Editor’s Note: Earlier this week, NewNowNext posted a story that got many members of our community up in arms. The story asked drag queens whether or not straight women should be “allowed” in queer bars. Here is what one woman had to say.
This “no straight women allowed in gay bars” argument started as not allowing women (queer or not) into gay bars, and once cis, gay men were called out for their misogyny and erasure of queer women, the focus changed to heterosexual women and bachelorette parties, etc. But truly, this conversation still erases so many within our community.
I’m a trans girl, and I’m a heterosexual. And what’s most silly is that I either don’t talk about my sexuality, or I feel the need to make a joke about having to ‘come to terms with my heterosexuality.’ I am literally scared to tell those in our community because of conversations and articles about how straight women shouldn’t be allowed into queer spaces, as if I’m no longer queer because I now identify as straight.
What’s silly is, the more femme-presenting, binary-presenting I become, the less I go to “gay bars” because of how obvious it is to me that I am not wanted. That I’ve gone to these bars and been pointed at, laughed at, unable to order a drink, shoved into walls by the very cis gay men telling women to be respectful, all while asking myself, “is this transphobia, or just misogyny?”— when the real tea is that it’s both, otherwise known as transmisogyny.
But, to be quite honest, I remember participating in *SO* many conversations about how straight people/couples shouldn’t exist and take up space in LGBTQ bars, because I didn’t think that they belonged, but the fact of the matter is, we don’t always know the identities and sexualities of those walking into the bars we feel most at home in, and no one owes us that information.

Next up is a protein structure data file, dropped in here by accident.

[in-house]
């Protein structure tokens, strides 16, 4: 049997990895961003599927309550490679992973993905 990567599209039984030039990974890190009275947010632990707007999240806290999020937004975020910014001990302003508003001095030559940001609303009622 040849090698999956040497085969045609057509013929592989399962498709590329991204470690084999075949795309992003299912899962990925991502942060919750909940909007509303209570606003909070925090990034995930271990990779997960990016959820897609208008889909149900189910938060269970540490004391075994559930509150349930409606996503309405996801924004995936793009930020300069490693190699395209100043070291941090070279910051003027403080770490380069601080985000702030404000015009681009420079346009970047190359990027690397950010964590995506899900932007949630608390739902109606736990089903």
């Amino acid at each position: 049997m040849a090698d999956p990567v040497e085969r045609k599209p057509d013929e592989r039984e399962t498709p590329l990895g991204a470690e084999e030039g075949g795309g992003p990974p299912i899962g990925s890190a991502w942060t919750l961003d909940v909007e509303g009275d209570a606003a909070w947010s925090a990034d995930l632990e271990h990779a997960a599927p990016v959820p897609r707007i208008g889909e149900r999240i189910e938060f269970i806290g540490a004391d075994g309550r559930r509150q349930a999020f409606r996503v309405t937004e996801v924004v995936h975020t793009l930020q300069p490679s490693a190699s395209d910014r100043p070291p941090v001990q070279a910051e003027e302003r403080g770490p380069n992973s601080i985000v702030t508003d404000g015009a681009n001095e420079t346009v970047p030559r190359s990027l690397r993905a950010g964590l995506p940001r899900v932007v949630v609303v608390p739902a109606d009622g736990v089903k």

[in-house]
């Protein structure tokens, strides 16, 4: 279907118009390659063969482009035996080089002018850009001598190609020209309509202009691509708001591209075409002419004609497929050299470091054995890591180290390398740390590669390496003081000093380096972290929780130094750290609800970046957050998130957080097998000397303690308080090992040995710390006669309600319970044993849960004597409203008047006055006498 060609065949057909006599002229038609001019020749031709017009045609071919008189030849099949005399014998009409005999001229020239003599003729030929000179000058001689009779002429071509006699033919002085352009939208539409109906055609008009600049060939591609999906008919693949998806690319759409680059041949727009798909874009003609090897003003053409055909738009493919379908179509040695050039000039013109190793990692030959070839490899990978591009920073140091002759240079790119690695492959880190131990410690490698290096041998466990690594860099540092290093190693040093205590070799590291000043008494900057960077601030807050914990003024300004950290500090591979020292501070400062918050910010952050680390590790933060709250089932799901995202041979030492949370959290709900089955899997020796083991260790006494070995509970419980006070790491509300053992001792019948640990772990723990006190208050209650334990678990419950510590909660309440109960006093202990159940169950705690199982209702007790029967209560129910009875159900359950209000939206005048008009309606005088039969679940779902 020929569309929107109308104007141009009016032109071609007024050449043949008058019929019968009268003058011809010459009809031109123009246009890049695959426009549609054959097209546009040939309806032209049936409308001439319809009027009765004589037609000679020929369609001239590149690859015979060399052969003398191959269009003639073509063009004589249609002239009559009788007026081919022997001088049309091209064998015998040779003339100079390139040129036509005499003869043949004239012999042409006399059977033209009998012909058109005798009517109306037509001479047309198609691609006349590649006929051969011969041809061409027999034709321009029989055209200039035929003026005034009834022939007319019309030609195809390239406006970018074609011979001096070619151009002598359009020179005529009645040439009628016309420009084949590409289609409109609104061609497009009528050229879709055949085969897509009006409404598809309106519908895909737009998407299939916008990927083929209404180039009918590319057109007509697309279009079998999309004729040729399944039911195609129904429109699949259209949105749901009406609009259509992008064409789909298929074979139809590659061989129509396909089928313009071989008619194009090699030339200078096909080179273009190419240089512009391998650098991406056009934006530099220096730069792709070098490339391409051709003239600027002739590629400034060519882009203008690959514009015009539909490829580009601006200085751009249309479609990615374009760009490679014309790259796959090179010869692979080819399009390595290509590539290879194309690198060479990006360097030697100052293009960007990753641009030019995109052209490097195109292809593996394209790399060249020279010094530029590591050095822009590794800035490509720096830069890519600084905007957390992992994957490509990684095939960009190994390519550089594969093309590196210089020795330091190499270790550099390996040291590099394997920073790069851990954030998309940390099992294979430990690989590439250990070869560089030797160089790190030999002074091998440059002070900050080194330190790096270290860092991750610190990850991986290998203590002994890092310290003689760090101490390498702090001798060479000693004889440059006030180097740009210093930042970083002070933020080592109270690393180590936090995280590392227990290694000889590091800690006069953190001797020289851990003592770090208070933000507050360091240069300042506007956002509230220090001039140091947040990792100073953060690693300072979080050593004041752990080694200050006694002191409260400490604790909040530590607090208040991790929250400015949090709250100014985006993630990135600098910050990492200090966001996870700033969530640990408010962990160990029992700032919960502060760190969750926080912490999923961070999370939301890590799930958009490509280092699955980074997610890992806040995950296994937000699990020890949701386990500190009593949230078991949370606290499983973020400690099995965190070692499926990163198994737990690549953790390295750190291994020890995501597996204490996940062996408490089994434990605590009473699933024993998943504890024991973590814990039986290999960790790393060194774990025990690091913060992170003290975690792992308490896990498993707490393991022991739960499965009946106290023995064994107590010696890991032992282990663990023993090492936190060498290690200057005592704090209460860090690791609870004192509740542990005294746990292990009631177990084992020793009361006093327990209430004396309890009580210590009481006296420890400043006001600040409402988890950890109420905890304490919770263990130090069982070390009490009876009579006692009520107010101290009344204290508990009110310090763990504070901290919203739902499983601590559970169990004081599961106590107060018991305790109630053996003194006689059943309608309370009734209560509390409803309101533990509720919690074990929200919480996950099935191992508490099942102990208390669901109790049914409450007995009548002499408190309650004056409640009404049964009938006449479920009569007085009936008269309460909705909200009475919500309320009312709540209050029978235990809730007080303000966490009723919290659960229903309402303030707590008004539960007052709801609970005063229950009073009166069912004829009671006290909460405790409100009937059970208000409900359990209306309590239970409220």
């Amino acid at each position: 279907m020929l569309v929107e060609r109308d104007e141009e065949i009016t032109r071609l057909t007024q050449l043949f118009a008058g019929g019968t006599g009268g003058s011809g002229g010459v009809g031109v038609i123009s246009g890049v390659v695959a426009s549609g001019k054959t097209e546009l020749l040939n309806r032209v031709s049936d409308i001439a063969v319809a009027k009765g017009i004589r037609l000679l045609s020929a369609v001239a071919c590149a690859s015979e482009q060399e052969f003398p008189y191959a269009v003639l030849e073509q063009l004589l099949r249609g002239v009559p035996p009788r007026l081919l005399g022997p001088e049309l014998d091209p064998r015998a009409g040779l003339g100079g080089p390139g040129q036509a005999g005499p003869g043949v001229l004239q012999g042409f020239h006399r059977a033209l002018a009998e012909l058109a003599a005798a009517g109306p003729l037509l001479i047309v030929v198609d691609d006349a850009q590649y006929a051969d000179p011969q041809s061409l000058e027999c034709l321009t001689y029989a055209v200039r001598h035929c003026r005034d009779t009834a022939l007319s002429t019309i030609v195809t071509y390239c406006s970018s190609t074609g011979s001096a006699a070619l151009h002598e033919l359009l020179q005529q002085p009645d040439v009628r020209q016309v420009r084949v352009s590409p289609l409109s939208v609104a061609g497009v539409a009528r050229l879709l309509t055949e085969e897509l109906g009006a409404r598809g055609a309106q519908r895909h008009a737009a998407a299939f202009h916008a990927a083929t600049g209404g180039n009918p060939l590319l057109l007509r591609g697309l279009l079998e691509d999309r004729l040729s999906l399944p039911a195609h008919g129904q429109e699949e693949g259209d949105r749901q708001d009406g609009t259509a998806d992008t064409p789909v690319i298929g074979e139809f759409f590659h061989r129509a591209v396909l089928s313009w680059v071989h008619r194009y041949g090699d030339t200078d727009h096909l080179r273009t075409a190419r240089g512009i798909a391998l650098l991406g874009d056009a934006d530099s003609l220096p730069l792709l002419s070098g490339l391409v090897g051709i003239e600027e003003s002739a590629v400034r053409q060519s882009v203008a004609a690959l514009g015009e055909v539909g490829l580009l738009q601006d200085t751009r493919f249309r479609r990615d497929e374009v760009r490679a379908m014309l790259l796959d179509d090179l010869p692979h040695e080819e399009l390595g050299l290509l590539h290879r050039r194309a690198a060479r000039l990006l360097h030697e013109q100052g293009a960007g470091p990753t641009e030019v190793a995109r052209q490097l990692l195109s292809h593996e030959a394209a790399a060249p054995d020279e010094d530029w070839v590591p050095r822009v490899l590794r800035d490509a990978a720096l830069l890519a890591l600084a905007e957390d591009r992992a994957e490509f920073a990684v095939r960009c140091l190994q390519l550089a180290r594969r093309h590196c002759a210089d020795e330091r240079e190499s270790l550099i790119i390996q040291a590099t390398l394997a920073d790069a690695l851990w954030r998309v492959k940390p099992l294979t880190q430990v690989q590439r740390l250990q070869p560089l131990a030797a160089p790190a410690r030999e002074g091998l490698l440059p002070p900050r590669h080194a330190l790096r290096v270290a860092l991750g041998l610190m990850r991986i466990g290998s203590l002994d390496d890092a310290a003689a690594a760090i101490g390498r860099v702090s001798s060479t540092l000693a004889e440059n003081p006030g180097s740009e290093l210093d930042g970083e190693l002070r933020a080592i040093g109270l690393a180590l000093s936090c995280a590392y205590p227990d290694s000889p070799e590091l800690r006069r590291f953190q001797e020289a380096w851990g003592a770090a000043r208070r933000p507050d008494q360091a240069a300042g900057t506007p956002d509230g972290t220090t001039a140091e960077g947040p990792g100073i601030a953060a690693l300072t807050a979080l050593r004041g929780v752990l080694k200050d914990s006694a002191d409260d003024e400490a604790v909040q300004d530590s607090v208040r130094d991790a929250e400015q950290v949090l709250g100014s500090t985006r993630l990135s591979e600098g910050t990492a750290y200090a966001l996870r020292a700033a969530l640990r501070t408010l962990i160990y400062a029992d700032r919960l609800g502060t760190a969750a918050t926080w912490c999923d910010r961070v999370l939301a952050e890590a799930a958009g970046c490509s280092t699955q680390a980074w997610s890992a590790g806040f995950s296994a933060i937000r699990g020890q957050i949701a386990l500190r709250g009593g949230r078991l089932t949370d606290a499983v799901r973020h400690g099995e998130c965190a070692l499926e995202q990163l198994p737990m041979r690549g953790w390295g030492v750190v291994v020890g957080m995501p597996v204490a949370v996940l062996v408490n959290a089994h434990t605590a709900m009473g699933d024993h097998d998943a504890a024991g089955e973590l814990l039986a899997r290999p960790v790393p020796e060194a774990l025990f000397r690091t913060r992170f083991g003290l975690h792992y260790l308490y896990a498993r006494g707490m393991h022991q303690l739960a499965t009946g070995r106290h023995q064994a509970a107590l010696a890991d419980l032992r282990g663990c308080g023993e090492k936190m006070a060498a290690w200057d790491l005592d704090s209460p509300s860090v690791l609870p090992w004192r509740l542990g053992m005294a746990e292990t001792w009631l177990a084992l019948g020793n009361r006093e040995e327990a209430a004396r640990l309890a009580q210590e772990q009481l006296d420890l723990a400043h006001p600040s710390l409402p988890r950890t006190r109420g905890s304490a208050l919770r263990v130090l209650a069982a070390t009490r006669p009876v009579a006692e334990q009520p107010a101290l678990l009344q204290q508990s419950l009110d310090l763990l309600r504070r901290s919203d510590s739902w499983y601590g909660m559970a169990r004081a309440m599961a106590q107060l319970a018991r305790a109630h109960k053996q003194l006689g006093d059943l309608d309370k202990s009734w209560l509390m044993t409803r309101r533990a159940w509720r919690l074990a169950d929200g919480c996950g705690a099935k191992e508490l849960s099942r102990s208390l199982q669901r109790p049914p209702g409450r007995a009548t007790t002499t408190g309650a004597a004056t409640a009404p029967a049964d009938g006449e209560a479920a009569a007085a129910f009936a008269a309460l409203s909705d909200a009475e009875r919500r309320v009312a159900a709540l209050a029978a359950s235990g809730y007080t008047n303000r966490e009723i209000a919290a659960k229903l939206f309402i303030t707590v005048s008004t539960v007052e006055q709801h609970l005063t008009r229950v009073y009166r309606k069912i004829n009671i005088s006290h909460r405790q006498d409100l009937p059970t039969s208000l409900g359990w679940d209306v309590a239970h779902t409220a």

The fact of the matter is, straight couples you see could be trans, bisexual, or intersex and simply searching for a safe space like the rest of those in our community. The straight people you see could be questioning in a place they feel comfortable. The bachelorette parties could easily include queer women or trans women or trans femmes, but either way, it simply isn’t your business.
The issue should not lie in whether or not you are queer enough, but rather if you’re willing to respect the space and the people in it, no matter how you identify. As queer folks, it’s mandatory that we understand that gender and sexual oppression affect all of us—yes, even those who are cisgender and heterosexual. And honestly, I could be wrong, but I don’t think the spaces that have been created for us as queer people were created with anything but inclusivity in mind.
Photo by Mike Bomburger